As shown in FIGS. 1 and 2, for providing coupling of the half sleeves 43 and 44 a pair of aligned mounting piers 45a and 45b are individually maintained to one side of each of the half sleeves 43 and 44, respectively, arranged across their centers. The mounting pier 45a includes a threaded rod 46 extending axially therefrom that is for fitting though a longitudinal hole formed through the mounting pier 45b that receives the threaded rod 46 fitted therethrough, with the threaded rod end receiving a wing nut 47 turned thereon to engage the top surface of the mounting pier 45b. While a single coupling arrangement for joining one side of the half sleeves 43 and 44 together is set out in FIGS. 1 and 2 and described above, it should be understood that a like coupling arrangement can be utilized to join the opposite half sleeve sides. Or, within the scope of this disclosure, another coupling arrangement could be so used, for example, a screw or screws, not shown, that are turned through the one half sleeve and into the other along the half sleeve edges on the half sleeve side opposite to the wing nut 47 and threaded rod 46 coupling.
The respective compression coupling 42 and double clamp 13 each provide components for squeezing against the mounting rod 14 ends 14b and 14a, respectively. Where a thin walled tube of a metal such as aluminum or a plastic material is used for the fabrication of the mounting rod, such couplings could crush the mounting rod ends, compromising the coupling strength. To avoid such crushing, without a necessity to provide a solid mounting rod 14, the invention preferably includes solid end inserts 48 that can be manufactured from metal, a hard plastic, or the like, that are for fitting snugly into the mounting rod 14 ends, and, as shown, are preferably rounded at their ends, as shown in FIGS. 1 and 2.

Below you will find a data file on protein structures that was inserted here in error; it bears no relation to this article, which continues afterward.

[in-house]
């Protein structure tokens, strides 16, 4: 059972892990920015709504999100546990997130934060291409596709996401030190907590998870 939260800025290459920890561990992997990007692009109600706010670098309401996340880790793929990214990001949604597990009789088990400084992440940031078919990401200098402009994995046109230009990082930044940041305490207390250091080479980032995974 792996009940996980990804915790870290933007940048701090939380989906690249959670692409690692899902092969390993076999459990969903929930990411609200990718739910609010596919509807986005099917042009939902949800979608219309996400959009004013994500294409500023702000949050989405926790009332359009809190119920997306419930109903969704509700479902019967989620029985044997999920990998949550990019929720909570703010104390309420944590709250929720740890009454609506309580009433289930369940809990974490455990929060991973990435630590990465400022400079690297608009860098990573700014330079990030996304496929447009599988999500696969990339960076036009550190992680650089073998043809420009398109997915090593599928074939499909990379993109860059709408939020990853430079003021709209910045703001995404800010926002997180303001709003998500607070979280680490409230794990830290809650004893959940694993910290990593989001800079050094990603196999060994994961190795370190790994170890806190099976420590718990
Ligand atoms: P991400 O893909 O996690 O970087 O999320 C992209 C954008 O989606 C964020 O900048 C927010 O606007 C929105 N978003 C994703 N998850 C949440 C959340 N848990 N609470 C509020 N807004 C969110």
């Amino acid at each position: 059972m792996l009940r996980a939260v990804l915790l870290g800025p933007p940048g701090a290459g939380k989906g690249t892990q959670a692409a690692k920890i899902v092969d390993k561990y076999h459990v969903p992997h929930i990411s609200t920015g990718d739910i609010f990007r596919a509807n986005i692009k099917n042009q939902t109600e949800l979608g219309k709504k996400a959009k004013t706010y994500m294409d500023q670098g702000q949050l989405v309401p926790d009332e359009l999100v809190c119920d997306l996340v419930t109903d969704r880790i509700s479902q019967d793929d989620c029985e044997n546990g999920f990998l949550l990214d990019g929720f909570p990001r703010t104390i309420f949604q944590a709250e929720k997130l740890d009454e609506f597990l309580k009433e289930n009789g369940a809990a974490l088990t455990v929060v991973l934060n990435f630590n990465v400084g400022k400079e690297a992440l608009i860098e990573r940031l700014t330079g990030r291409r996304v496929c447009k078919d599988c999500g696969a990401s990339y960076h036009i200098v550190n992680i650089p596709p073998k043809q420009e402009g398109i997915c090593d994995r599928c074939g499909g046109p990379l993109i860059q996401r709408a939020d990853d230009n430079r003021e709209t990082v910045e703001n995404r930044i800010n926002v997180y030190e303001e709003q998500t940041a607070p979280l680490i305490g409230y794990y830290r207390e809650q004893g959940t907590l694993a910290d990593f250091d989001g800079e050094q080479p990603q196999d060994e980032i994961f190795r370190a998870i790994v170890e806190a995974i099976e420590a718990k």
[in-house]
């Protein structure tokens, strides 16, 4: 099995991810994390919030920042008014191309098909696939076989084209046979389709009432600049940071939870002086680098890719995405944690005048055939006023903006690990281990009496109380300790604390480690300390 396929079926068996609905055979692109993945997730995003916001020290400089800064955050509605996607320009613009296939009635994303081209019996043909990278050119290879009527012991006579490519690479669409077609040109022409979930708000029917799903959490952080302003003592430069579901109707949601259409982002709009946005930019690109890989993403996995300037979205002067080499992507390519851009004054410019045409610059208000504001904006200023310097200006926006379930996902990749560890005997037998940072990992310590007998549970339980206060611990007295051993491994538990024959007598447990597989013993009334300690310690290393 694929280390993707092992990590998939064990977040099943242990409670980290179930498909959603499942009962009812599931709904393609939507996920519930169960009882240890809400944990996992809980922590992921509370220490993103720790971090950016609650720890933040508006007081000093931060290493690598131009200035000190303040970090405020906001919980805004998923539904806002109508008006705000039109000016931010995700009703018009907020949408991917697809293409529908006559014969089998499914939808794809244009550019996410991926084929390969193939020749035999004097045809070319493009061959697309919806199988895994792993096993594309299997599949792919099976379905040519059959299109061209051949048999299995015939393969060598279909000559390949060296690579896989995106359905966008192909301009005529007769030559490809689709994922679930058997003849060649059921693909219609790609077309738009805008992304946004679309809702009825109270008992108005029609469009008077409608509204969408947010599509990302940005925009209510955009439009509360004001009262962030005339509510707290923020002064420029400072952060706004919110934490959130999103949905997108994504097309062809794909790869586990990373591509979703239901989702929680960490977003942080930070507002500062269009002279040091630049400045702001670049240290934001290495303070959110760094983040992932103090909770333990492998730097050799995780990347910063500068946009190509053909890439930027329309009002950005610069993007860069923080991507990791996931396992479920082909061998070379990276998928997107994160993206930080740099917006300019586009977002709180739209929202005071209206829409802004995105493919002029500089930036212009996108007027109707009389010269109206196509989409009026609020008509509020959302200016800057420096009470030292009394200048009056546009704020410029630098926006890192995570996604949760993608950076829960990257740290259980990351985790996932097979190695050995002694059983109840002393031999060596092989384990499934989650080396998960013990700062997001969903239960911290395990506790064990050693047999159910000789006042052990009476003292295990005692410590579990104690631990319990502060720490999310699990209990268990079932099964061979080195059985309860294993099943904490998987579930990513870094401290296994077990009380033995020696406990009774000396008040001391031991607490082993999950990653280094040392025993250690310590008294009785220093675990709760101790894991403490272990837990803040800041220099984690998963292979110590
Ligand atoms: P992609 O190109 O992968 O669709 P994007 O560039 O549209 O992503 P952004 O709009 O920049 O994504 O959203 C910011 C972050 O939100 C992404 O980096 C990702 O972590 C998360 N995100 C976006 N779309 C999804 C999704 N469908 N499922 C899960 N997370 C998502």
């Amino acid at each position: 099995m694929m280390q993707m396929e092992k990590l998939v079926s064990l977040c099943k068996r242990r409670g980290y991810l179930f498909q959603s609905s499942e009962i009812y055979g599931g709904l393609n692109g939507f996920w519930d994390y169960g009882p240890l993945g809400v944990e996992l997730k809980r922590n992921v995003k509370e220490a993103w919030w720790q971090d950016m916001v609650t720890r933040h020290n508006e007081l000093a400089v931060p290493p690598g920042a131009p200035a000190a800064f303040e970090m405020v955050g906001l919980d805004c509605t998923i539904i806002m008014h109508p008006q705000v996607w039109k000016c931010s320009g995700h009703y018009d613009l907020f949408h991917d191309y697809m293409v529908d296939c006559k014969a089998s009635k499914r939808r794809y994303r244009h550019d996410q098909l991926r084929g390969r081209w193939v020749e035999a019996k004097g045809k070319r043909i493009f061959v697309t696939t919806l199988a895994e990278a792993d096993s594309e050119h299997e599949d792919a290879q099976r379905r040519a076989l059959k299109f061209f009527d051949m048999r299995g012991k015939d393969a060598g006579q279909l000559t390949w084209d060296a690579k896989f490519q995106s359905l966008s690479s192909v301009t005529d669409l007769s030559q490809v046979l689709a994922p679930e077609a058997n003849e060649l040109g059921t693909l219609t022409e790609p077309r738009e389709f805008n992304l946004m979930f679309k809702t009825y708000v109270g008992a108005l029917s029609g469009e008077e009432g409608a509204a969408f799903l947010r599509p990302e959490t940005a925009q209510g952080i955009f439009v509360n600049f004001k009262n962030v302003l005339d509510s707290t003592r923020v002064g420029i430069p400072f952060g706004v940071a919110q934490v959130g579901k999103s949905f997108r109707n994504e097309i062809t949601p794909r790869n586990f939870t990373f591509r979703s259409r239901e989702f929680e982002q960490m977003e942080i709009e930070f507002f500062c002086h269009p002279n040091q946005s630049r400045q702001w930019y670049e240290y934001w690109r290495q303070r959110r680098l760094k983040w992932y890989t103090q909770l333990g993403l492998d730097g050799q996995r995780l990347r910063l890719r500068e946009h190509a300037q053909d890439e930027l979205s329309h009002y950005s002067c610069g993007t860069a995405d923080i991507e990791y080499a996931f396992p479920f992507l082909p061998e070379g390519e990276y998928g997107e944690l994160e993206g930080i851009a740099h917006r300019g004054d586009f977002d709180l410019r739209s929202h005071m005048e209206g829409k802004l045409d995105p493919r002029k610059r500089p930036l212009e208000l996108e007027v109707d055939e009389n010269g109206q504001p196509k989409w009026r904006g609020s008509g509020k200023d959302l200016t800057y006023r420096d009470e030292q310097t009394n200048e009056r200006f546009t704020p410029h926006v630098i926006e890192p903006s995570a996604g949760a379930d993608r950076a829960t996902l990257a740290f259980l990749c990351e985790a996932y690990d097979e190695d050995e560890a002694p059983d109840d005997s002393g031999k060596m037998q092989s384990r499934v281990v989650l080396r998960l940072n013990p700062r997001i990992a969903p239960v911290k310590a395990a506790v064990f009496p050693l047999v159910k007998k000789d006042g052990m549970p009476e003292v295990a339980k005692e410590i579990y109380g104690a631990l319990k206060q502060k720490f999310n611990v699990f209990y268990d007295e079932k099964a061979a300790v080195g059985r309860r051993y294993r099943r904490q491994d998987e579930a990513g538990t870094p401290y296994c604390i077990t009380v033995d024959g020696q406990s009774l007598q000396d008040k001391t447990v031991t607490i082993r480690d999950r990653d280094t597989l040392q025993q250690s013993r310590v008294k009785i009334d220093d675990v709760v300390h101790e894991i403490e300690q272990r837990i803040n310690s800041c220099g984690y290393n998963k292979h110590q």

Shown in FIGS. 1 through 3, the beam 49 is formed as a hollow unit with interior bracing, preferably from a plastic by molding methods, or the like, and provides a strong support with an eye pleasing appearance. As shown, the beam 49 is formed as a straight rectangular section with longitudinal ribs 49a and 49b extending outwardly from the middle of the beam top and bottom faces that extend the length thereof and are shown as continuations of coupled edges of front and rear sections 60 and 61, respectively, of reservoir housing 50. Also, for providing an attractive appearance, the beam is preferably chamfered at 49c across a lower front edge, thereof. Front being the beam 49 and reservoir housing 50 face or surface that faces into a wind stream or flow as is generated by moving the vehicle whereto the bubble toy 10 is mounted.
As shown the reservoir housing 50 includes a solution reservoir 51, that contains a soap and water solution, and includes an upright standard 52, shown best in FIG. 4, that mounts a post 71 of spindle mounting 53 to an end 52a thereof that is for pivotally mounting a propeller or rotor 54 thereto, the propeller or rotor to turn freely on the pin 71. In which turning, bubble rings 55 that are mounted to ends of bars 56 that extend axially from a propeller or rotor mounting edge 57, pass through a bath of soap and water solution maintained in the solution reservoir 51. This passage distributes a soap film across the bubble ring that will generate a flow of bubbles when the bubble ring is moved into an air stream. Turning of the propeller or rotor 54 thereby moves each bubble ring 55, in turn, through the soap and water solution so as to produce a stream of bubbles as the bubble ring enters an air stream that is generated by moving a vehicle whereon the bicycle bubble toy 10 is mounted.